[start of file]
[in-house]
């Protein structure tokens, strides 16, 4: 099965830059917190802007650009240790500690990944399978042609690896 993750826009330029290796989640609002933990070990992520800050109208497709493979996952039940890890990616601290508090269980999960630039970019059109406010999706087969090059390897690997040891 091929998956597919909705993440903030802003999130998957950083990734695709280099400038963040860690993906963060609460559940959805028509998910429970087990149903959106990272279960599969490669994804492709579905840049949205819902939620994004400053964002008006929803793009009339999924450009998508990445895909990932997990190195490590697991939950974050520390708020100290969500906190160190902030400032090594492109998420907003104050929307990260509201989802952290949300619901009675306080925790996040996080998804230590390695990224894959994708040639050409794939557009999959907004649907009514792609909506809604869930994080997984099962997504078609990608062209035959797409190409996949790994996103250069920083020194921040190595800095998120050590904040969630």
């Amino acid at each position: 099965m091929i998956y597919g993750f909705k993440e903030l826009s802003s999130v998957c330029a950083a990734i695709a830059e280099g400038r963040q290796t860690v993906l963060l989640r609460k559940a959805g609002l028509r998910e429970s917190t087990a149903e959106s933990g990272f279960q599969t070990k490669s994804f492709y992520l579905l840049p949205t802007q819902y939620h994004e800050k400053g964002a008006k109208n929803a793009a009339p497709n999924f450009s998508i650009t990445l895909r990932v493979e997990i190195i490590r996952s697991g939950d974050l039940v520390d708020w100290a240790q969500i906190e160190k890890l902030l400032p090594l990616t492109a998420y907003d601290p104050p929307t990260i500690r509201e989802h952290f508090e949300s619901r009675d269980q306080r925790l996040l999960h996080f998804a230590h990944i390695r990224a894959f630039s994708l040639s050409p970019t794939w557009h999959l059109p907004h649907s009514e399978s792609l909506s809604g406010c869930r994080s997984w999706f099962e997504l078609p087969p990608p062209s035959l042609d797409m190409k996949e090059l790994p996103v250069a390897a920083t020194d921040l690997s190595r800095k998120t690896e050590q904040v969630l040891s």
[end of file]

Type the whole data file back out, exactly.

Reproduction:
[in-house]
């Protein structure tokens, strides 16, 4: 099965830059917190802007650009240790500690990944399978042609690896 993750826009330029290796989640609002933990070990992520800050109208497709493979996952039940890890990616601290508090269980999960630039970019059109406010999706087969090059390897690997040891 091929998956597919909705993440903030802003999130998957950083990734695709280099400038963040860690993906963060609460559940959805028509998910429970087990149903959106990272279960599969490669994804492709579905840049949205819902939620994004400053964002008006929803793009009339999924450009998508990445895909990932997990190195490590697991939950974050520390708020100290969500906190160190902030400032090594492109998420907003104050929307990260509201989802952290949300619901009675306080925790996040996080998804230590390695990224894959994708040639050409794939557009999959907004649907009514792609909506809604869930994080997984099962997504078609990608062209035959797409190409996949790994996103250069920083020194921040190595800095998120050590904040969630």
């Amino acid at each position: 099965m091929i998956y597919g993750f909705k993440e903030l826009s802003s999130v998957c330029a950083a990734i695709a830059e280099g400038r963040q290796t860690v993906l963060l989640r609460k559940a959805g609002l028509r998910e429970s917190t087990a149903e959106s933990g990272f279960q599969t070990k490669s994804f492709y992520l579905l840049p949205t802007q819902y939620h994004e800050k400053g964002a008006k109208n929803a793009a009339p497709n999924f450009s998508i650009t990445l895909r990932v493979e997990i190195i490590r996952s697991g939950d974050l039940v520390d708020w100290a240790q969500i906190e160190k890890l902030l400032p090594l990616t492109a998420y907003d601290p104050p929307t990260i500690r509201e989802h952290f508090e949300s619901r009675d269980q306080r925790l996040l999960h996080f998804a230590h990944i390695r990224a894959f630039s994708l040639s050409p970019t794939w557009h999959l059109p907004h649907s009514e399978s792609l909506s809604g406010c869930r994080s997984w999706f099962e997504l078609p087969p990608p062209s035959l042609d797409m190409k996949e090059l790994p996103v250069a390897a920083t020194d921040l690997s190595r800095k998120t690896e050590q904040v969630l040891s």